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I Forge Iron

Homemade Circle Cutting Jig


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One of the reasons I got my oxypropane torch is to cut circles of sheet steel for making bowls. I've been looking at circle cutting jigs, but decided to make one for myself. Here it is:


The scrap assembly that eventually became the base of the stand for a new anvil probably started life as some kind of wheel, so it had a piece of 1/2" plate on either side with a ball bearing press-fit into a hole  in the middle. I started by torching out a circular piece around that hole with a bit of a tab on either side (the second tab was intended for a design element that I ended up scrapping, so that got cut off):


The next step was to get an extra of the nut that holds the cutting tips onto the torch:


The nut is filed to go inside the bearing, with a very tight press fit:


Flats are filed into the tip of the nut for a wrench, and a 11" piece of 1/2" square bar is welded onto the remaining tab for a beam:


The pivot point is made from a piece of garage door spring, bent to shape, sharpened, and with the tip hardened and tempered:


The pivot is held by a block that slides along the 1/2" square beam; both pivot and beam are locked in place with thumbscrews:


Another view, without the pivot:


The block and its thumbscrews:


The hole for the pivot is drilled through, and the holes for the thumbscrews are drilled and tapped. Those holes and the thumbscrews are threaded to 12-24 UTS. The square hole was made by punching a 3/8" round hole, which was then squared with a drift made from the same 1/2" square stock:


The jig is set up with the torch by putting the appropriate tip in the nut and tightening it onto the torch with a 5/8" wrench:


The pivot is set at the appropriate radius, and we should be good to go. Unfortunately, I discovered that I'd run out of oxygen, so I haven't had a chance to test it yet. I'll keep you all posted.





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  Nice job of that.  I like your thumbscrews.  We used to use one of those a lot for cutting large holes in thick plate and when you blew the hole through to start out it always left a crater that later had to be refilled and ground down.  A guy in our shop devised a a circle cutter with a hinge attatchment so the torch could be angled away from the cut line to poke the hole and then lowered back into position to finish the circular cut.  IIRC it had a small cam mechanism to lift the tip slightly when angeling it away from the cut line.  We cut a lot of holes.... :)  Circle attachments work well with plasma too.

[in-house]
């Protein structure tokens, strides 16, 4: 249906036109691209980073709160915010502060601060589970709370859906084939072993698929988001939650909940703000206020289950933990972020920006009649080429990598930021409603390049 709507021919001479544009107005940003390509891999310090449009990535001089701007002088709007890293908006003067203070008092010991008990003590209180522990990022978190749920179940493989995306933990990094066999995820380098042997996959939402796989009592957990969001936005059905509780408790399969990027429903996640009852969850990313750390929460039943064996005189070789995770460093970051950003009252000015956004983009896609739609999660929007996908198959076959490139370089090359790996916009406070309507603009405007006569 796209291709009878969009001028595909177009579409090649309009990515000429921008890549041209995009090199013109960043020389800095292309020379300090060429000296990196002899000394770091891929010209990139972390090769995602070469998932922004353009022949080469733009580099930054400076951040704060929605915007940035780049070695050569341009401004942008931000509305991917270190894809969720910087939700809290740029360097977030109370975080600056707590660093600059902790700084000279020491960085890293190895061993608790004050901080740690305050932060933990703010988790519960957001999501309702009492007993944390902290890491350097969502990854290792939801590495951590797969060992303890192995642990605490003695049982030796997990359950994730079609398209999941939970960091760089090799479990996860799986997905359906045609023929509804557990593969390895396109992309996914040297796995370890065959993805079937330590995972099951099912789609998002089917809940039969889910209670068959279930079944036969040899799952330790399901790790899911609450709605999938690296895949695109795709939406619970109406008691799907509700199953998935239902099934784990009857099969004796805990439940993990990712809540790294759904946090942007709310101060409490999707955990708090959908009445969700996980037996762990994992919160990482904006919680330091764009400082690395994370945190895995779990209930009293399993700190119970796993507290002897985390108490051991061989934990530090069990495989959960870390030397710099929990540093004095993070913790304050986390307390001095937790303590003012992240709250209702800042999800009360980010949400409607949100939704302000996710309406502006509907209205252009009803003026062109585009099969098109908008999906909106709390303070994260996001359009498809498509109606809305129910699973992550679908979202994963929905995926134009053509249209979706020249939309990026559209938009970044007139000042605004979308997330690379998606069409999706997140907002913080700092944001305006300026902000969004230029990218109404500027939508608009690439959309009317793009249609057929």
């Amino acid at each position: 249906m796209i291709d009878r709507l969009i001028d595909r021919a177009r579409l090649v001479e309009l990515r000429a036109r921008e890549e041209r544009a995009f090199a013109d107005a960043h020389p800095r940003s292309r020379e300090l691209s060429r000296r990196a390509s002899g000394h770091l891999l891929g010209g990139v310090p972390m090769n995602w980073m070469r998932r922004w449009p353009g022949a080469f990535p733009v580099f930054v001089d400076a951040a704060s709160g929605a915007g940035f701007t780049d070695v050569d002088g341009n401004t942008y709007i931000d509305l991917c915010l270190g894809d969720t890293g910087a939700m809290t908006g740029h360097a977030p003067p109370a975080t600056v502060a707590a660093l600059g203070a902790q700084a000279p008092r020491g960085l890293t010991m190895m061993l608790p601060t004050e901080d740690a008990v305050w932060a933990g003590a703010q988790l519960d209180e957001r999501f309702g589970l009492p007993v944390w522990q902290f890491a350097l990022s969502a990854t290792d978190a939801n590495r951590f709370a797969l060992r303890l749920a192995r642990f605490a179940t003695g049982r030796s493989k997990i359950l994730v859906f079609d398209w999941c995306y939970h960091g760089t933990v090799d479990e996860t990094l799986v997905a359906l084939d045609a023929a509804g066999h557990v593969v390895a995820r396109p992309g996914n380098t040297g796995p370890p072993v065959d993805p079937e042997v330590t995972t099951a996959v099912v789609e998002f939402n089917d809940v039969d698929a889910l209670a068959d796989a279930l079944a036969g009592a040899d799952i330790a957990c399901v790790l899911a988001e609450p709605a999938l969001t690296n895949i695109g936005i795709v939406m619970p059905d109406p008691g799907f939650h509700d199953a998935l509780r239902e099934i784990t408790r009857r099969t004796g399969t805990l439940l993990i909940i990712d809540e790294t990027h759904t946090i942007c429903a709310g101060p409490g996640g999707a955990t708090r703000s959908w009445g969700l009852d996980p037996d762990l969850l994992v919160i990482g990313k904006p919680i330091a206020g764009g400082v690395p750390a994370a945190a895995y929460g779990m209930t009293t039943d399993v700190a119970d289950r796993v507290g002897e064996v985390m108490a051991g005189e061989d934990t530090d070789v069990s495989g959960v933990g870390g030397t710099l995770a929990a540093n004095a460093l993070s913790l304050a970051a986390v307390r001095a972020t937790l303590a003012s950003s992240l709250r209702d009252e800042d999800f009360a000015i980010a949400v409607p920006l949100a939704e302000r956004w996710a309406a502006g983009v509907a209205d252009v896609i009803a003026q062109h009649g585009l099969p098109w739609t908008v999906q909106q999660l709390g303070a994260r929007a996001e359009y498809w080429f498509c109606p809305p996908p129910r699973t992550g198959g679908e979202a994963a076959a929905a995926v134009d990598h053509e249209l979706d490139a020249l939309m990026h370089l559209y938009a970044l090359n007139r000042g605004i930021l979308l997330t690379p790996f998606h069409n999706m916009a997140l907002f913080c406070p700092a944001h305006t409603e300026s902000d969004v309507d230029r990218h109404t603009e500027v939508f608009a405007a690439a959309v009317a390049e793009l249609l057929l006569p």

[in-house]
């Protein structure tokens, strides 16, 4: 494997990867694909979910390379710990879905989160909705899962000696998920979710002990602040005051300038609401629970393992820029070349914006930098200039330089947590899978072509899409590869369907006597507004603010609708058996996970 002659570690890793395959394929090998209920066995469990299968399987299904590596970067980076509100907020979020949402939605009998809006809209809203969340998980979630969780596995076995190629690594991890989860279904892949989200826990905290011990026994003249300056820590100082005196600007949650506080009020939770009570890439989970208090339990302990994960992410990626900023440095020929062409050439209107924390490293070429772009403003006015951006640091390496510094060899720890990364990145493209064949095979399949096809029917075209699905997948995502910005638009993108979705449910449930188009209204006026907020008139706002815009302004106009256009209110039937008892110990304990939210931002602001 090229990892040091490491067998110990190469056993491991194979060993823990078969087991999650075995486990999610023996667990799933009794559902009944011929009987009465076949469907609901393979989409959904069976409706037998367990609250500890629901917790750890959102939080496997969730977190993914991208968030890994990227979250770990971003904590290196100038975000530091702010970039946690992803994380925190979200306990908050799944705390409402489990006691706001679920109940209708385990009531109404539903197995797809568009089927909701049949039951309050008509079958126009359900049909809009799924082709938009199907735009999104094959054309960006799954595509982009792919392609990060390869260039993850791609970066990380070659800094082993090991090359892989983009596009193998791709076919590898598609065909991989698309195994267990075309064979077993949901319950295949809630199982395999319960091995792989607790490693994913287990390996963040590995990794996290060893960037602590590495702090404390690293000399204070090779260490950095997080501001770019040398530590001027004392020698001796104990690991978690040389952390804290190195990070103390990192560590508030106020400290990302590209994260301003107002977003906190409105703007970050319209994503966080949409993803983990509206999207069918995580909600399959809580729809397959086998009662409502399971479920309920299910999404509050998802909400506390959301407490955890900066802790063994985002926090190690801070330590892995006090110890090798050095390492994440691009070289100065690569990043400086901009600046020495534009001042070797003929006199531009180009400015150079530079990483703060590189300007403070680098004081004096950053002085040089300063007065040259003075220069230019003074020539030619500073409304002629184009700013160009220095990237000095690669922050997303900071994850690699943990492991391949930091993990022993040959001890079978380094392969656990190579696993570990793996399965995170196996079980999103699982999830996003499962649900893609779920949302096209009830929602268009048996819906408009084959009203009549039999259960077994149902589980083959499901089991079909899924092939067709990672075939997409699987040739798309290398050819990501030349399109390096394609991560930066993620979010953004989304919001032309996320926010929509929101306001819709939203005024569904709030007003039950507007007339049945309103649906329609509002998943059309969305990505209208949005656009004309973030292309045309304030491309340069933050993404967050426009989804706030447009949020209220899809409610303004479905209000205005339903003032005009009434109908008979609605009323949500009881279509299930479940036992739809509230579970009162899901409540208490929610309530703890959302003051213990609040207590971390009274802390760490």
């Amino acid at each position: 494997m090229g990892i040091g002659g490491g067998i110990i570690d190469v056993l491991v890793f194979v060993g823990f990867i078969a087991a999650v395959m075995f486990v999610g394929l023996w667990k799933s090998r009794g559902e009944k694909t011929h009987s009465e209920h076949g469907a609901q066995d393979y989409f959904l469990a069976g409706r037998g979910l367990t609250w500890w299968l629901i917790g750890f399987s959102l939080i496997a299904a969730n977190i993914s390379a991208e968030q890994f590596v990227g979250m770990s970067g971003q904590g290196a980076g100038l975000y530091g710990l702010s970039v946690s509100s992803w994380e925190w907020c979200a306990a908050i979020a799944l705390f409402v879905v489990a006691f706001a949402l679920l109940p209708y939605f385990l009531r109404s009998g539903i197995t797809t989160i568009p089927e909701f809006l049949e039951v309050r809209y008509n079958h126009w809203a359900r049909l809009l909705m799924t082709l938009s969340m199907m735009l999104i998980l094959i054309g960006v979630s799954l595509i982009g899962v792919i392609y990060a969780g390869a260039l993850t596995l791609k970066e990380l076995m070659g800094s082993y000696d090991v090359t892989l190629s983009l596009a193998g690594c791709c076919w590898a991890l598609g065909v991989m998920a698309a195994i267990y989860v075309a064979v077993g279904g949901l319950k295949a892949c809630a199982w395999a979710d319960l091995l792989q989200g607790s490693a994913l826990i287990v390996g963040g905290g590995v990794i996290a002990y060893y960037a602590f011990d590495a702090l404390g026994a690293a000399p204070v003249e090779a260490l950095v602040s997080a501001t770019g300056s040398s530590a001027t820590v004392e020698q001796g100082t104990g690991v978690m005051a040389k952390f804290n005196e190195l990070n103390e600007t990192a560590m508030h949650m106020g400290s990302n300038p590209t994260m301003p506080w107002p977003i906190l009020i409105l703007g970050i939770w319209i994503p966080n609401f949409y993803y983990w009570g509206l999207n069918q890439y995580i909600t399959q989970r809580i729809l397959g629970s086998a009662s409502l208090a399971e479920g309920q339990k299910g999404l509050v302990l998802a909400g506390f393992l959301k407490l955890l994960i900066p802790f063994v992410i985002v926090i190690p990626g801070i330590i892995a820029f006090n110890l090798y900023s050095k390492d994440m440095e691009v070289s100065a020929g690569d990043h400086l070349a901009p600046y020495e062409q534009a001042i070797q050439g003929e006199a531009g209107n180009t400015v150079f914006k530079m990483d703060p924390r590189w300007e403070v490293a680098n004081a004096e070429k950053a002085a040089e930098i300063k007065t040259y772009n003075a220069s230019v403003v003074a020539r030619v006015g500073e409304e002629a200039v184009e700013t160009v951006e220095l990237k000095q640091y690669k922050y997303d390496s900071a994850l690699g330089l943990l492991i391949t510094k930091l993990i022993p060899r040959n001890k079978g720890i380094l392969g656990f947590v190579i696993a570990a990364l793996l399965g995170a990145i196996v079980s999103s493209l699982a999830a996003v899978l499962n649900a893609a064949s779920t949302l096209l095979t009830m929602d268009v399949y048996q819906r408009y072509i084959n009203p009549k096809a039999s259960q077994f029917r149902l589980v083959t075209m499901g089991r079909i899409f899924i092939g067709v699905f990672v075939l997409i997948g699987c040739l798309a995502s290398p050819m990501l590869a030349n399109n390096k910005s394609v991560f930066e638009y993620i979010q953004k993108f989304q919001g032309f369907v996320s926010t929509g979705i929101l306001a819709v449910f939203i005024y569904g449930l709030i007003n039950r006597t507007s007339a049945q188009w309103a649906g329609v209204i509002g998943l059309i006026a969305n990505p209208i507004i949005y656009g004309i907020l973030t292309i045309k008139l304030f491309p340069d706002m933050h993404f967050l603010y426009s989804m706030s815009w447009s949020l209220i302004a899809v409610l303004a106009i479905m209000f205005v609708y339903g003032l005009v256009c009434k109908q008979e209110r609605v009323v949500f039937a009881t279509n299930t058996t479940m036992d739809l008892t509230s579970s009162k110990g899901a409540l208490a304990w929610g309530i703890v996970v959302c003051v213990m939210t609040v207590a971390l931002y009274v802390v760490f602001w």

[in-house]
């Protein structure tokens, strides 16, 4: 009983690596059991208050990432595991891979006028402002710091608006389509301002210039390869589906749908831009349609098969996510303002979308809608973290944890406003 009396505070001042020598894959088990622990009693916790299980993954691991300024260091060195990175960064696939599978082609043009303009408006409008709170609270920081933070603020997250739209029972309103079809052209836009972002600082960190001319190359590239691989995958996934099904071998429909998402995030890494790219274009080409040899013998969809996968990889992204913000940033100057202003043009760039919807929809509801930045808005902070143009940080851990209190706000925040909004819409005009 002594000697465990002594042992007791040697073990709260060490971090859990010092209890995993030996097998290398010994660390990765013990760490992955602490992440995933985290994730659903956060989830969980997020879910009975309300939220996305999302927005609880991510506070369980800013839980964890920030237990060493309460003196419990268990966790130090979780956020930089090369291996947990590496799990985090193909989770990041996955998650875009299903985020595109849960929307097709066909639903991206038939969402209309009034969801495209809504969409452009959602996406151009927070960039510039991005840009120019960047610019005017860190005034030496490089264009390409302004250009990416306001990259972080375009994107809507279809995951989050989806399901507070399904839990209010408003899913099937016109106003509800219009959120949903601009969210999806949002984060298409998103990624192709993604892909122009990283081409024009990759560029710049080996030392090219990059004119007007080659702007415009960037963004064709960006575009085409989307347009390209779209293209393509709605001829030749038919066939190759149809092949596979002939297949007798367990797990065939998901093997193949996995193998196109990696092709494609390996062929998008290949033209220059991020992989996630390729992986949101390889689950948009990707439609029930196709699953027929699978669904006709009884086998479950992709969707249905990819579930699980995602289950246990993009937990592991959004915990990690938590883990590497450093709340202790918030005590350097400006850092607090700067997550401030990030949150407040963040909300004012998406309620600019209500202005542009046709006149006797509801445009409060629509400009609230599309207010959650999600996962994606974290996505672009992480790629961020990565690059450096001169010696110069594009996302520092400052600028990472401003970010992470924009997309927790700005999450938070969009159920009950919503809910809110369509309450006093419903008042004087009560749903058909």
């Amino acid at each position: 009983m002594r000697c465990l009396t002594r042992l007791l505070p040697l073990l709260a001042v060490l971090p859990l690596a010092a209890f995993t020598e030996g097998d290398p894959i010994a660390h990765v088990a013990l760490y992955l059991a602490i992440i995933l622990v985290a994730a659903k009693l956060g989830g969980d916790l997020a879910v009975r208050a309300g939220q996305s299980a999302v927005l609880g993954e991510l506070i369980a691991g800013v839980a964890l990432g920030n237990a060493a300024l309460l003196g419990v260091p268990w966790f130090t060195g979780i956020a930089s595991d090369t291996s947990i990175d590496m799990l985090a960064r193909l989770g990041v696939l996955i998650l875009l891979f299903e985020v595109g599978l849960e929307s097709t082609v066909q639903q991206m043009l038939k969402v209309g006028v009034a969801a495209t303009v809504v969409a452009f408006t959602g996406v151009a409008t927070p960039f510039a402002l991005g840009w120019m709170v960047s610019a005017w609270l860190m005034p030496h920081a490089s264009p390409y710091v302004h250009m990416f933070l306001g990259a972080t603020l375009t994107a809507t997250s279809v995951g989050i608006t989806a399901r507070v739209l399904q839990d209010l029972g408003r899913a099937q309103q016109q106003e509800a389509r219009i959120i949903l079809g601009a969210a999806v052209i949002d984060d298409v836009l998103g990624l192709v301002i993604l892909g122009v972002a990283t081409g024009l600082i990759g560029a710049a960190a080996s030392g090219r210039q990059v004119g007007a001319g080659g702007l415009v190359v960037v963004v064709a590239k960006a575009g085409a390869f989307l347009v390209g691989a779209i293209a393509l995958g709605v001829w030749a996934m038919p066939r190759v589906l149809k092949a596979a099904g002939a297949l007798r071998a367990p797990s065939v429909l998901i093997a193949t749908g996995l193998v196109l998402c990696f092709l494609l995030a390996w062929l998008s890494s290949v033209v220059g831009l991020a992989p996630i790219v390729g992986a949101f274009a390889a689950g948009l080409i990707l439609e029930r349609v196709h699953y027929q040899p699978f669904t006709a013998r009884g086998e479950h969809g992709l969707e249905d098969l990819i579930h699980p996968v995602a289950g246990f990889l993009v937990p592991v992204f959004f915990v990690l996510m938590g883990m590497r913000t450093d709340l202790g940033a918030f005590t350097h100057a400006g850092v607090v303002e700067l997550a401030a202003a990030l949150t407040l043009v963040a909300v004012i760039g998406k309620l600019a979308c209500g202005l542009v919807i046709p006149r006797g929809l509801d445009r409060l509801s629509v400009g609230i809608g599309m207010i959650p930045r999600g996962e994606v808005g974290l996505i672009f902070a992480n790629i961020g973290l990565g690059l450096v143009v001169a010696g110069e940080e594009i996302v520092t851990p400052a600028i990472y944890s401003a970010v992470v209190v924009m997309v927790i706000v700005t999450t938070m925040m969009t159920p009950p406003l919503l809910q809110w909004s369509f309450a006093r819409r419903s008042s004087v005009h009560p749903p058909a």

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  • 1 month later...

Nice circle cutter John. I  made one using lab bar clamps and steel tubing. There's no bearing to let the torch maintain orientation as you cut a circle but I was so used to turning the torch too it's not an issue for me. The problem I've always had was maintaining the correct distance from the work and the little steel wheels on commercial circle cutters never seem to work very well. I just bent a piece of 1/4" round in half so there was a rounded nub to ride the plate. 

I started drilling or free handing a starter hole to prevent the blow through crater you describe Scott though they aren't as bad with oxy propane rigs.

I look forward to how yours works John, that's quite a piece of work, you get a double thumbs up from me.

Frosty The Lucky.

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As long as it works good and helps cut smooth not jerky and clean is all that matters i went from torch to plasma cause acetylene costs a fortune up here now. Alot of initial cost but in 4 years its saved me alot of cash in acetylene/propane and oxygene.I bought a circle jig its got a metal wheel mounted on the torch holder it really helps smooth the cut out take a look on the web it might be worth a try.

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On 3/26/2022 at 1:29 PM, Frosty said:

I started drilling or free handing a starter hole to prevent the blow through crater you describe Scott though they aren't as bad with oxy propane rigs.

  Unfortunately, it was semi-production work and we had no time for drilling.  And free hand made it tricky to get the circle cutter back in the center punch hole while the cut was going.  It was 2-3" plate.  They gave the guy a bonus that made that rig, for cutting costs and improving productivity.  We used acetylene.  Eventually they started a computerized plasma and torch pantograph department that took over all that type of work.  The slugs made great workbenches and stands at scrap prices for employees.....  They had a tubing department as well with drops for leg material....  :)

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Well, finally put it to work. I’m still learning hire to cut in the first place, so things were a bit ragged at times. Nonetheless, it worked quite well cutting out a half-dozen bowl blanks and one for a frying pan. 






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More like 8-9” in 16 gauge. Now that my wife is getting her yarn shop (named “For Ewe”) up and running, it looks like we’ll be selling these through her website. 


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